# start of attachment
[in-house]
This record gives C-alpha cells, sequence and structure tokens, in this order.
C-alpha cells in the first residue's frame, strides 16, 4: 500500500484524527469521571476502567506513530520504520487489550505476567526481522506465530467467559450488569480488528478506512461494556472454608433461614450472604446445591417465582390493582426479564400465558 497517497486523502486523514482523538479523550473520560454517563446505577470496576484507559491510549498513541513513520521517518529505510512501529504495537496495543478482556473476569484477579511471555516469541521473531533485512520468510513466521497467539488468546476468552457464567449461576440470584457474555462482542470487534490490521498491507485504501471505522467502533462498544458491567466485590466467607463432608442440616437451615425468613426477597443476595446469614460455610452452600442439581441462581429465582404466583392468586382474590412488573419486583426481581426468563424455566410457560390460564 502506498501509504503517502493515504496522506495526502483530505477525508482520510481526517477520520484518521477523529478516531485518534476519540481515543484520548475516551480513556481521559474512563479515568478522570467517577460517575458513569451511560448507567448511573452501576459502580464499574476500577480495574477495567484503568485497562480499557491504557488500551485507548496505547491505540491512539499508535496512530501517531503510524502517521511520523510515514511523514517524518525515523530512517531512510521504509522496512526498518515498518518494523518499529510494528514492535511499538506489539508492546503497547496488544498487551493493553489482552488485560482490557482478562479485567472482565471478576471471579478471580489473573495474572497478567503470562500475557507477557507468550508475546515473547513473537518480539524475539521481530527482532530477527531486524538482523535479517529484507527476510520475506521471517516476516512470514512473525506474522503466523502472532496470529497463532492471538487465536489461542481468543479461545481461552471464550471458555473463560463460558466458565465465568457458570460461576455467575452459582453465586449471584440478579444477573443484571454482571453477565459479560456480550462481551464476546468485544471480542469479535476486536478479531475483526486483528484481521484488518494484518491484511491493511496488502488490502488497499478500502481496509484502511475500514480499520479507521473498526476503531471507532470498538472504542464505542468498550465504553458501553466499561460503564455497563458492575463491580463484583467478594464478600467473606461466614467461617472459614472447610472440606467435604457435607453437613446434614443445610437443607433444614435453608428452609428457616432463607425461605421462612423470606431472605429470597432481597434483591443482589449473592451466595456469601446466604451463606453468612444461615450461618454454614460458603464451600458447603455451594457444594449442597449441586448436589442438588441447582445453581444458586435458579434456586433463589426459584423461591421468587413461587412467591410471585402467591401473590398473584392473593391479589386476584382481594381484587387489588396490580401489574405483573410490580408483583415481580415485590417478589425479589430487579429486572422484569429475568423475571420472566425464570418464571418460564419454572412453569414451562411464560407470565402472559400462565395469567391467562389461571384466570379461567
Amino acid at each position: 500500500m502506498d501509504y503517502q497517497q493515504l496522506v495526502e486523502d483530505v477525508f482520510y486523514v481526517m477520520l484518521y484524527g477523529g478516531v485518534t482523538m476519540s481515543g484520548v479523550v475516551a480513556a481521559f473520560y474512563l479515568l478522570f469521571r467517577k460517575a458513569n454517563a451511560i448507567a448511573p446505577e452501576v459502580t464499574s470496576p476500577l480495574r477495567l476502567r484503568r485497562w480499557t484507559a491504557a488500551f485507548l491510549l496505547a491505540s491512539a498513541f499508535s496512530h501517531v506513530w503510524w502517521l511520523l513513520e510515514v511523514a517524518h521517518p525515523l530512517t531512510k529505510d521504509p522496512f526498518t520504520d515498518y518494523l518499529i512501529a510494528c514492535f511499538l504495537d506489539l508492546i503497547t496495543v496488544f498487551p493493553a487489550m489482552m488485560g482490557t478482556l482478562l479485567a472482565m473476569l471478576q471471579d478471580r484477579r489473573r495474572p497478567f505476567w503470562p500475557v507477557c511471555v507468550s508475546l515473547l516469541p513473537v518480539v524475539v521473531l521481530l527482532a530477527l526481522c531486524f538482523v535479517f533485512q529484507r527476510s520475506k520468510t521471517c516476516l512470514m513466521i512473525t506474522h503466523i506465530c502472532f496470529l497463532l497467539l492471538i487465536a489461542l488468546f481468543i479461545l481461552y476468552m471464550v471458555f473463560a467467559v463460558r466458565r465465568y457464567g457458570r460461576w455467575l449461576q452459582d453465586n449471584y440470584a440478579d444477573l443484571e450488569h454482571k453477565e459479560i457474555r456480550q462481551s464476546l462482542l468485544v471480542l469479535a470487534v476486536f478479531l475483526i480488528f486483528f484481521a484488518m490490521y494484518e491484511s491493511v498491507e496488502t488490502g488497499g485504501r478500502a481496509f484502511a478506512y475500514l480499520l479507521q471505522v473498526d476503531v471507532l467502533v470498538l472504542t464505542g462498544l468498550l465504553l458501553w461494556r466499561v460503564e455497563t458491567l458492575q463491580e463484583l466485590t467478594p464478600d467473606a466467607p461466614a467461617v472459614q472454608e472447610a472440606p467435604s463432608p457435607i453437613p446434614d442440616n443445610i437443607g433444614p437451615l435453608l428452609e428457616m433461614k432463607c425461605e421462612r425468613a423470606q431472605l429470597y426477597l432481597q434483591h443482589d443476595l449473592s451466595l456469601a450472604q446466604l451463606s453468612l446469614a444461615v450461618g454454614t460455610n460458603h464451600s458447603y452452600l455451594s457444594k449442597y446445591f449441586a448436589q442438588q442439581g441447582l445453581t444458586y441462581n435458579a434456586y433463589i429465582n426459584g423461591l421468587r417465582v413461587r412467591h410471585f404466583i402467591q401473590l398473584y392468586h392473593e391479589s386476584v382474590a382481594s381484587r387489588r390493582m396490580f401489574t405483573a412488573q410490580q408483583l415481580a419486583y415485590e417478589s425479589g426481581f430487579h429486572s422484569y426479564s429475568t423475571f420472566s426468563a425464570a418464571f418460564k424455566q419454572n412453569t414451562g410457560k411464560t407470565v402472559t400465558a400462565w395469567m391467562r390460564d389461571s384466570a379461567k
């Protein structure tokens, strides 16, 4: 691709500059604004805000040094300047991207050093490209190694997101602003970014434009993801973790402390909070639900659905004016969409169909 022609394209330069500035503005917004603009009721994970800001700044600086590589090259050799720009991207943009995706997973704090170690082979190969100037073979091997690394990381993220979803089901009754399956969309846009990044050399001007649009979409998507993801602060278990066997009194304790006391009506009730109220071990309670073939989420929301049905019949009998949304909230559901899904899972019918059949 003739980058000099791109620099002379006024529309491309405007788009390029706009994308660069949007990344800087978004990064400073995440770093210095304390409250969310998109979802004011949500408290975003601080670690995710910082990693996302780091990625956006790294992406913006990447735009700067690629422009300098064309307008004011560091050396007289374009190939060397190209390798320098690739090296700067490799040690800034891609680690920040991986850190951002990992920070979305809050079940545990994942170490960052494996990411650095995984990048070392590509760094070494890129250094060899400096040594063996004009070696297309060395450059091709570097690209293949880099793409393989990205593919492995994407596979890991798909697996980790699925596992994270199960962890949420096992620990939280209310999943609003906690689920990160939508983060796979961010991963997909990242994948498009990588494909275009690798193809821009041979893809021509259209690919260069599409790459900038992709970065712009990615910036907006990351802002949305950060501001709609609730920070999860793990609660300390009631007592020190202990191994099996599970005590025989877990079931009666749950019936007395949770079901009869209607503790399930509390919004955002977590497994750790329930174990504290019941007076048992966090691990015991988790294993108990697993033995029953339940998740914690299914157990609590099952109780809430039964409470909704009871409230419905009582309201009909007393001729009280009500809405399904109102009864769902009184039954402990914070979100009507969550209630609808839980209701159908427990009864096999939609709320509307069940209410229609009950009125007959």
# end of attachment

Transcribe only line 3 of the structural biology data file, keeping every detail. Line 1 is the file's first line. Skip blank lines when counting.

C-alpha cells in the first residue's frame, strides 16, 4: 500500500484524527469521571476502567506513530520504520487489550505476567526481522506465530467467559450488569480488528478506512461494556472454608433461614450472604446445591417465582390493582426479564400465558 497517497486523502486523514482523538479523550473520560454517563446505577470496576484507559491510549498513541513513520521517518529505510512501529504495537496495543478482556473476569484477579511471555516469541521473531533485512520468510513466521497467539488468546476468552457464567449461576440470584457474555462482542470487534490490521498491507485504501471505522467502533462498544458491567466485590466467607463432608442440616437451615425468613426477597443476595446469614460455610452452600442439581441462581429465582404466583392468586382474590412488573419486583426481581426468563424455566410457560390460564 502506498501509504503517502493515504496522506495526502483530505477525508482520510481526517477520520484518521477523529478516531485518534476519540481515543484520548475516551480513556481521559474512563479515568478522570467517577460517575458513569451511560448507567448511573452501576459502580464499574476500577480495574477495567484503568485497562480499557491504557488500551485507548496505547491505540491512539499508535496512530501517531503510524502517521511520523510515514511523514517524518525515523530512517531512510521504509522496512526498518515498518518494523518499529510494528514492535511499538506489539508492546503497547496488544498487551493493553489482552488485560482490557482478562479485567472482565471478576471471579478471580489473573495474572497478567503470562500475557507477557507468550508475546515473547513473537518480539524475539521481530527482532530477527531486524538482523535479517529484507527476510520475506521471517516476516512470514512473525506474522503466523502472532496470529497463532492471538487465536489461542481468543479461545481461552471464550471458555473463560463460558466458565465465568457458570460461576455467575452459582453465586449471584440478579444477573443484571454482571453477565459479560456480550462481551464476546468485544471480542469479535476486536478479531475483526486483528484481521484488518494484518491484511491493511496488502488490502488497499478500502481496509484502511475500514480499520479507521473498526476503531471507532470498538472504542464505542468498550465504553458501553466499561460503564455497563458492575463491580463484583467478594464478600467473606461466614467461617472459614472447610472440606467435604457435607453437613446434614443445610437443607433444614435453608428452609428457616432463607425461605421462612423470606431472605429470597432481597434483591443482589449473592451466595456469601446466604451463606453468612444461615450461618454454614460458603464451600458447603455451594457444594449442597449441586448436589442438588441447582445453581444458586435458579434456586433463589426459584423461591421468587413461587412467591410471585402467591401473590398473584392473593391479589386476584382481594381484587387489588396490580401489574405483573410490580408483583415481580415485590417478589425479589430487579429486572422484569429475568423475571420472566425464570418464571418460564419454572412453569414451562411464560407470565402472559400462565395469567391467562389461571384466570379461567